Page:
Pore chemistry and size control in hybrid porous materials for acetylene capture from ethylene

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Science  08 Jul 2016:
Vol. 353, Issue 6295, pp. 141-144
DOI: 10.1126/science.aaf2458

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Separating one organic from another

Separating closely related organic molecules is a challenge (see the Perspective by Lin).The separation of acetylene from ethylene is needed in high-purity polymer production. Cui et al. developed a copper-based metal-organic framework with hexafluorosilicate and organic linkers designed to have a high affinity for acetylene. These materials, which capture four acetylene molecules in each pore, successfully separated acetylene from mixtures with ethylene. Propane and propylene are both important feedstock chemicals. Their physical and chemical similarity, however, requires energy-intense processes to separate them. Cadiau et al. designed a fluorinated porous metal-organic framework material that selectively adsorbed propylene, with the complete exclusion of propane.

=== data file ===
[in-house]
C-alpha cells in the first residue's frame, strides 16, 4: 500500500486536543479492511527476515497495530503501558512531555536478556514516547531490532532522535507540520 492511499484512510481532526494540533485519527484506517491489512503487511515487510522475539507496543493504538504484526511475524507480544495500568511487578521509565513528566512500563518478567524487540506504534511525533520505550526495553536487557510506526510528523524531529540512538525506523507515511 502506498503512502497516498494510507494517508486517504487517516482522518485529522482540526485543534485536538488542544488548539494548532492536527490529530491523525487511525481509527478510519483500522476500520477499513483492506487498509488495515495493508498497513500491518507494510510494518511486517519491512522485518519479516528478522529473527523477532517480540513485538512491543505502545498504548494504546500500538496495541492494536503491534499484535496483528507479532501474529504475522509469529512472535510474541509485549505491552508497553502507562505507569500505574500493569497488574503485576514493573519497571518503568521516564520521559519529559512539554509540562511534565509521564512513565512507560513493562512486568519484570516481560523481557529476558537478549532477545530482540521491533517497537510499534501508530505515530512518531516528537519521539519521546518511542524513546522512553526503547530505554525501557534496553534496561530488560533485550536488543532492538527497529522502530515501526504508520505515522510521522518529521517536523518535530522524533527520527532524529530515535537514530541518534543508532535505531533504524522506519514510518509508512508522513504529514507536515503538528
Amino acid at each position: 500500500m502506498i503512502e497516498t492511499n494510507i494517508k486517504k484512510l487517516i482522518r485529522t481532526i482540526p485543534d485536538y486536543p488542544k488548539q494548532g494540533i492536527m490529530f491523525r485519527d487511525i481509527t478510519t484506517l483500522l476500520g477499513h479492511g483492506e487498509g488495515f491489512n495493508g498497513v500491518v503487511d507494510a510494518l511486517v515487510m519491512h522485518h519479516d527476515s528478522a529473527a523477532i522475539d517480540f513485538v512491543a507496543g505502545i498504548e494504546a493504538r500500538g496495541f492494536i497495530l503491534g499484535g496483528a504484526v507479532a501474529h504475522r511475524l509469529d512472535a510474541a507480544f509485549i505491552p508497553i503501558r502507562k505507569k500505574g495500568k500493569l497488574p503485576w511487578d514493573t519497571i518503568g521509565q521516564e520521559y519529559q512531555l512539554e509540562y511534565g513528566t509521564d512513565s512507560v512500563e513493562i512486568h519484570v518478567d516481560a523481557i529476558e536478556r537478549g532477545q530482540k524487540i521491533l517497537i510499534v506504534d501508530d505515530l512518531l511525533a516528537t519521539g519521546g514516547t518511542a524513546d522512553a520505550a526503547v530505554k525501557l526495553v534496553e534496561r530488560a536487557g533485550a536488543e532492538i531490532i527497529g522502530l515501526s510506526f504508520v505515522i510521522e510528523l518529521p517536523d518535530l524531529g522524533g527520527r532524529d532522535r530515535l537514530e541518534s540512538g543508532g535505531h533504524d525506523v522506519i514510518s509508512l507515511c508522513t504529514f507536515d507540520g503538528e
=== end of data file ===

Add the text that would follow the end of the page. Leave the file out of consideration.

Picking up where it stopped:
Science, this issue pp. 141 and 137; see also p. 121


The trade-off between physical adsorption capacity and selectivity of porous materials is a major barrier for efficient gas separation and purification through physisorption. We report control over pore chemistry and size in metal coordination networks with hexafluorosilicate and organic linkers for the purpose of preferential binding and orderly assembly of acetylene molecules through cooperative host-guest and/or guest-guest interactions. The specific binding sites for acetylene are validated by modeling and neutron powder diffraction studies. The energies associated with these binding interactions afford high adsorption capacity (2.1 millimoles per gram at 0.025 bar) and selectivity (39.7 to 44.8) for acetylene at ambient conditions. Their efficiency for the separation of acetylene/ethylene mixtures is demonstrated by experimental breakthrough curves (0.73 millimoles per gram from a 1/99 mixture).

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